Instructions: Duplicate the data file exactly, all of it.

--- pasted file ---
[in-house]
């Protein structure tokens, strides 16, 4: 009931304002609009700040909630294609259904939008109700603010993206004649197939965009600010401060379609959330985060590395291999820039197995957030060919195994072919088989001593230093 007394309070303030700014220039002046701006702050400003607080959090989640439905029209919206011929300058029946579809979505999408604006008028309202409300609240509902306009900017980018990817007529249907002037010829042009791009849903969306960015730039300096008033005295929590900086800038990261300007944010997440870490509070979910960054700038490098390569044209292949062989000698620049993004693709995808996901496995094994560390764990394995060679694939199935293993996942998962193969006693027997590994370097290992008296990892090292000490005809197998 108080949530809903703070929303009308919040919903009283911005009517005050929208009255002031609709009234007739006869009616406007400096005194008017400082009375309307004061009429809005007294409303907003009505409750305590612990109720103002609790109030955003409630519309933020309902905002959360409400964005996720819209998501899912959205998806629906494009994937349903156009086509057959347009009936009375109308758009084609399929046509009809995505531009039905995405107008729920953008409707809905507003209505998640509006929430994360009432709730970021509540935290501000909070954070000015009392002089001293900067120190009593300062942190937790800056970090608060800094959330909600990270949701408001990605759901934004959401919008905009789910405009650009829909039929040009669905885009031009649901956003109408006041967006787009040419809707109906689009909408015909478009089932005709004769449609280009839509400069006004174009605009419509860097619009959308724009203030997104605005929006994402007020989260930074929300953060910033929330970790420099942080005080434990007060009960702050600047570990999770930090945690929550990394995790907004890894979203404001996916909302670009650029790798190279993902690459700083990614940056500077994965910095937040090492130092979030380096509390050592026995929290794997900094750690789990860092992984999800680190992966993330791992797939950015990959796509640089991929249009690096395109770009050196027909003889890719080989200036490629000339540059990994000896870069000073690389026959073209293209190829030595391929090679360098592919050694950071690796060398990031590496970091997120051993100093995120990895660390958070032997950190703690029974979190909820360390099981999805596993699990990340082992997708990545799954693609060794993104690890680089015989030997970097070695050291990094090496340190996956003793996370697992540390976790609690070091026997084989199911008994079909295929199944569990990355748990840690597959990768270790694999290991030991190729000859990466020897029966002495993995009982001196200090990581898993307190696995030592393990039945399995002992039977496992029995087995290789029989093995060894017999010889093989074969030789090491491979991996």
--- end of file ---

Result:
[in-house]
């Protein structure tokens, strides 16, 4: 009931304002609009700040909630294609259904939008109700603010993206004649197939965009600010401060379609959330985060590395291999820039197995957030060919195994072919088989001593230093 007394309070303030700014220039002046701006702050400003607080959090989640439905029209919206011929300058029946579809979505999408604006008028309202409300609240509902306009900017980018990817007529249907002037010829042009791009849903969306960015730039300096008033005295929590900086800038990261300007944010997440870490509070979910960054700038490098390569044209292949062989000698620049993004693709995808996901496995094994560390764990394995060679694939199935293993996942998962193969006693027997590994370097290992008296990892090292000490005809197998 108080949530809903703070929303009308919040919903009283911005009517005050929208009255002031609709009234007739006869009616406007400096005194008017400082009375309307004061009429809005007294409303907003009505409750305590612990109720103002609790109030955003409630519309933020309902905002959360409400964005996720819209998501899912959205998806629906494009994937349903156009086509057959347009009936009375109308758009084609399929046509009809995505531009039905995405107008729920953008409707809905507003209505998640509006929430994360009432709730970021509540935290501000909070954070000015009392002089001293900067120190009593300062942190937790800056970090608060800094959330909600990270949701408001990605759901934004959401919008905009789910405009650009829909039929040009669905885009031009649901956003109408006041967006787009040419809707109906689009909408015909478009089932005709004769449609280009839509400069006004174009605009419509860097619009959308724009203030997104605005929006994402007020989260930074929300953060910033929330970790420099942080005080434990007060009960702050600047570990999770930090945690929550990394995790907004890894979203404001996916909302670009650029790798190279993902690459700083990614940056500077994965910095937040090492130092979030380096509390050592026995929290794997900094750690789990860092992984999800680190992966993330791992797939950015990959796509640089991929249009690096395109770009050196027909003889890719080989200036490629000339540059990994000896870069000073690389026959073209293209190829030595391929090679360098592919050694950071690796060398990031590496970091997120051993100093995120990895660390958070032997950190703690029974979190909820360390099981999805596993699990990340082992997708990545799954693609060794993104690890680089015989030997970097070695050291990094090496340190996956003793996370697992540390976790609690070091026997084989199911008994079909295929199944569990990355748990840690597959990768270790694999290991030991190729000859990466020897029966002495993995009982001196200090990581898993307190696995030592393990039945399995002992039977496992029995087995290789029989093995060894017999010889093989074969030789090491491979991996």